HP Veer 4G Review
HP indeed managed to turn some heads in the industry during their “Think Beyond” event back in February, where they unveiled their treasure trove of new webOS devices ranging from small, medium, and large offerings. Starting with their smallest bundle, the HP Veer 4G is headed to AT&T’s lineup bringing along its cute form factor, while still paying homage to some of the Palm Pre’s legacy with its miniaturized appearance. For a smartphone, the HP Veer 4G definitely comes off as being approachable thanks to its diminutive size, but let’s hope that its size doesn’t hinder it from making it usable with most operations.
- HP Veer 4G
- Proprietary USB Cable
- Wall Charger
- Get Started Guide
- 3.5mm headset jack adapter
Impressively, the HP Veer 4G is one amazingly compact smartphone that basically looks like a miniaturized Palm Pre – but it feels much more sturdy than its forefather. Literally able to fit comfortably within the palm of our hand, thanks to its rounded edges, the handset retains that pebble like appearance with its contrasting white exterior and completely clean looking polished display. Moreover, we’re digging its tough plastic construction mainly because dirt and debris stand no chance when it comes to sticking on. Clearly, it’s better constructed than the original Pre, while there is still a little bit of weight (3.63 oz) with this surprising ultra-compact model.
You can compare the HP Veer 4G with many other phones using our Size Visualization Tool.
Due to its tiny size, we’re greeted with only a 2.6” capacitive touchscreen with a resolution of 320 x 400 pixels and support for 262k colors. Blatantly, the tight spacing undoubtedly limits our interaction, especially when it comes to scrolling and pinch zooming. Although text might look clear and distinguishable in the app panel, it’s rather difficult to make out with the web browser – thus requiring us to zoom-in as much as possible. Thankfully though, we like its natural looking color production and great viewing angles, which combine together to allow us to still view stuff on screen under direct sunlight.
Below the display, we find the handset’s gesture area, which is used to execute a variety of functions, and even act as the handset’s notification system as well by illuminating when messages come in. Sadly though, especially being an HSPA+ enabled device, the HP Veer 4G lacks a front-facing camera.
Requiring some force to get its keyboard exposed, we’re presented with the familiar 4-row keyboard layout that’s been the staple of all webOS smartphones thus far. Without a doubt, buttons are extremely cramped, which makes it a challenge to use for anyone with larger fingers, but we like the acceptable feedback that buttons exhibit when they’re pressed. Mainly due to its small size, our output in speed typing is indeed limited.
Quite distinguishable to the finger and well sized since it juts out from the left edge of the handset, we’re bummed to find out that the volume rocker has a stiff feel to it when pressed. Additionally, we’re not fans of the proprietary data/charging port on the right side, as opposed to finding something more traditional like a microUSB port. However, there are magnets on there to allow either the USB cable or 3.5mm headset adapter to fasten tightly onto it.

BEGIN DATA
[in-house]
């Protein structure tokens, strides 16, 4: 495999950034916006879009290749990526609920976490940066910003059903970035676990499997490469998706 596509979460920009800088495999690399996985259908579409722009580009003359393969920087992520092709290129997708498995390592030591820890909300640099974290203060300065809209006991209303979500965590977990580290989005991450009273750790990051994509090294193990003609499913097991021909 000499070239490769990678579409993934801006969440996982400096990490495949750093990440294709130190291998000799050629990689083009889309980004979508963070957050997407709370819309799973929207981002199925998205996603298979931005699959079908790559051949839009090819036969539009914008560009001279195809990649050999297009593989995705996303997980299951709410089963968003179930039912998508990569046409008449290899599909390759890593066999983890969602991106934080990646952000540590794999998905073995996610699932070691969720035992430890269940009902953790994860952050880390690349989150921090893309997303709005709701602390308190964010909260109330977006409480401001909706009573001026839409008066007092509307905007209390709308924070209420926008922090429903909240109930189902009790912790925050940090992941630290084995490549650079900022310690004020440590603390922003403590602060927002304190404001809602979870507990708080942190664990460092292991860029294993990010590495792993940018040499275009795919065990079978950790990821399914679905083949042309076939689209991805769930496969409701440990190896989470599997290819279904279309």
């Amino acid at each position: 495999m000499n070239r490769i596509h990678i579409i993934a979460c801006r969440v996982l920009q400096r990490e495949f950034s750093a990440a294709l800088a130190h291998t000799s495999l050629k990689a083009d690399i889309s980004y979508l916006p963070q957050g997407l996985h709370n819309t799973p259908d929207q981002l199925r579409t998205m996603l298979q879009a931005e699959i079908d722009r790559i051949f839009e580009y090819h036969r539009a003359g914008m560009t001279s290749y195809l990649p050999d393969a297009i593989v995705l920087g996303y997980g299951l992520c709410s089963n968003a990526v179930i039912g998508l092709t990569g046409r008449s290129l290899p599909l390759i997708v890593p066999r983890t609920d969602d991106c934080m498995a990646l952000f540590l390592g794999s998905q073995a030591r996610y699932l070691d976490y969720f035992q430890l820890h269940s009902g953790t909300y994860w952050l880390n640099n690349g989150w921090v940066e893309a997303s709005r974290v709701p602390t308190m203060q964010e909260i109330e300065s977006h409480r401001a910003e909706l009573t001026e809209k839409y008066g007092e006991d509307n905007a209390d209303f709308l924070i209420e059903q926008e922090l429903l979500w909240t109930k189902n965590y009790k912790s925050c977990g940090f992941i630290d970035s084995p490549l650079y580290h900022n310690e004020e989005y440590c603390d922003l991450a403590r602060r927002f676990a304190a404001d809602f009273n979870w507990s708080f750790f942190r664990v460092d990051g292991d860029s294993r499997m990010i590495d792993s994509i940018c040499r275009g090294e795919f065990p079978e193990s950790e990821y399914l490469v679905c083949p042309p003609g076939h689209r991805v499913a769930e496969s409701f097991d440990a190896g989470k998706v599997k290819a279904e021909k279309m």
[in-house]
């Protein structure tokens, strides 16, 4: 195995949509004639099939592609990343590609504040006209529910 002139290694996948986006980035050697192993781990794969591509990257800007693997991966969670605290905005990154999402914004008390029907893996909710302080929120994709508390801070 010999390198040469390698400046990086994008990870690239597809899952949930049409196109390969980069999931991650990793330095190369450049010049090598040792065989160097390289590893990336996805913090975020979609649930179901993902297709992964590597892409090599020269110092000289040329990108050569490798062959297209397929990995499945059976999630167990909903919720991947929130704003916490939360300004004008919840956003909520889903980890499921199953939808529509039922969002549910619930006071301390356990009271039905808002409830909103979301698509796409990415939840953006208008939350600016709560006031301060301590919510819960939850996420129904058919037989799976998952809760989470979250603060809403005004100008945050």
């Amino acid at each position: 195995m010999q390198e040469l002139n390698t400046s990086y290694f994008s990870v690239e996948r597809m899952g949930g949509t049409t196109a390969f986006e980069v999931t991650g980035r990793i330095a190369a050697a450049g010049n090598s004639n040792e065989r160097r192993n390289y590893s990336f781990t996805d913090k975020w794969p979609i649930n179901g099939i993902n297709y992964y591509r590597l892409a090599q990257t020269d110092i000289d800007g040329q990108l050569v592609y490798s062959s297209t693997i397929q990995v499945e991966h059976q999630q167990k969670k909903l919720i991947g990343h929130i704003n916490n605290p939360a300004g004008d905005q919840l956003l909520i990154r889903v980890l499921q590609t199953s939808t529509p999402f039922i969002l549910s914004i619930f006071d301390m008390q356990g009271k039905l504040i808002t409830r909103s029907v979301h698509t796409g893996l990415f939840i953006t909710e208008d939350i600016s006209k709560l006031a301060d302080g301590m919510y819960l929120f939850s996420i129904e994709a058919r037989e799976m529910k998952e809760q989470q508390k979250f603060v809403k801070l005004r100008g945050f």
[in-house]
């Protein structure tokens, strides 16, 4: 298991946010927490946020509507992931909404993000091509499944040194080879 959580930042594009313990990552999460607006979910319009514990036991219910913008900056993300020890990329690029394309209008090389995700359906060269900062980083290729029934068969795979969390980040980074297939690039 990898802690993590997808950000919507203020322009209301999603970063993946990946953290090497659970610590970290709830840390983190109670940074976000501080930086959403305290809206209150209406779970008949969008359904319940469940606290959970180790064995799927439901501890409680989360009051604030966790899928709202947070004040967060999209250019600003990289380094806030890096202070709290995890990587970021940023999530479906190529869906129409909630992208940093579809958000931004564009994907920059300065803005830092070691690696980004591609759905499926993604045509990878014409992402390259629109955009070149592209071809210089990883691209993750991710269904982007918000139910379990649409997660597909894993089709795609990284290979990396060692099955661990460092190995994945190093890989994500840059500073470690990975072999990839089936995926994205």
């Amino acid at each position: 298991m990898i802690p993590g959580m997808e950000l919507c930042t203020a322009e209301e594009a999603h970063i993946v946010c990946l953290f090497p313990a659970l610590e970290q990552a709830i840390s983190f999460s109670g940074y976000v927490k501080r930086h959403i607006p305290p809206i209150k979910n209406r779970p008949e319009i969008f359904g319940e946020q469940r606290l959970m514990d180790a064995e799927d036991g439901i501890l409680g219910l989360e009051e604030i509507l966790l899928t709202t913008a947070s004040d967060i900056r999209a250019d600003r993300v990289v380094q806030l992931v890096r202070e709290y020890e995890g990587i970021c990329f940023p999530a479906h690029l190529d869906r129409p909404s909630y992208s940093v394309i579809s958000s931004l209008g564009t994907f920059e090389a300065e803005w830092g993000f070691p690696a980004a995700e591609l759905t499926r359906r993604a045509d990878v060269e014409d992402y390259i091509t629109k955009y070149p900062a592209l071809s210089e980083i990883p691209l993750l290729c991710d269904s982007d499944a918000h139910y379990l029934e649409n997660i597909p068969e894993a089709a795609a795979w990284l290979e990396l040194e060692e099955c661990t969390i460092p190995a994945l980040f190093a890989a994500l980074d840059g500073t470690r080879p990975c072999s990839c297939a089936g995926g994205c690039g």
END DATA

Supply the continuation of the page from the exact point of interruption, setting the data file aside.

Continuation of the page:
There are magnets on the proprietary data/charging port to allow either the USB cable
On the top edge, there’s a spot for a lanyard, plastic cutout that hides the SIM card slot, vibrate switch, and the handset’s prominent and tactile dedicated power button.
Flipping it over, we find only the handset’s 5-megapixel fixed focused camera, which regretfully omits a flash – with the speakerphone grill positioned directly next to it. Unlike previous webOS devices, there is no easy way to access its battery, which really requires you to meticulously pry off its rear cover. After carefully removing it, the rear cover is still attached to a ribbon cable and the battery is protected by a metal plate.
1. Amroth (unregistered)
I believe many of the perceived draw-backs to this phone come as a result of HP's possible assumption that the phone's primary demographic will be either students or more likely, people who will carry around an HP Touch Pad which wirelessly tethers to the phone in your pocket.
2. Ahmad Alsayegh (unregistered)
I think this phone will be a successful attempt by HP, especially that it is running webos 2.1...if we were to compare this phone with other smart phones, the ideal comparison would be with the experia mini, which fails big time with the 1.6 android...please note that you are trading performance for size in this matter, and mostly whoever is going to look at this phone, he/she will be looking for a phone with basic smart phone functionality, let's say low end smart phone, which is actually sleek OS and looks wise...I wouldn't even think to compare what high end phones capabilities with this one, it is like comparing a car with a bicycle...just sayin!
4. lostdaynight (Posts: 4; Member since: 16 May 2011)
"Basic smart phone functionality" would include being able to read email and web pages without scrolling and pinching every two seconds, I would think. Or making it through a day with no battery issues given that you have to snap on a custom cable to get it to recharge.
Feature/Dumbphones can do these things. Why not this? Just asking!
5. Palm/HP (unregistered)
Web OS doesn't need to much system resources, so for the average user, the processor is perfect. Although unique, kind of wish they kept the same size as the Pre. As now you'll need to either go bigger (Pre 3) or smaller (Veer), but I guess change is good...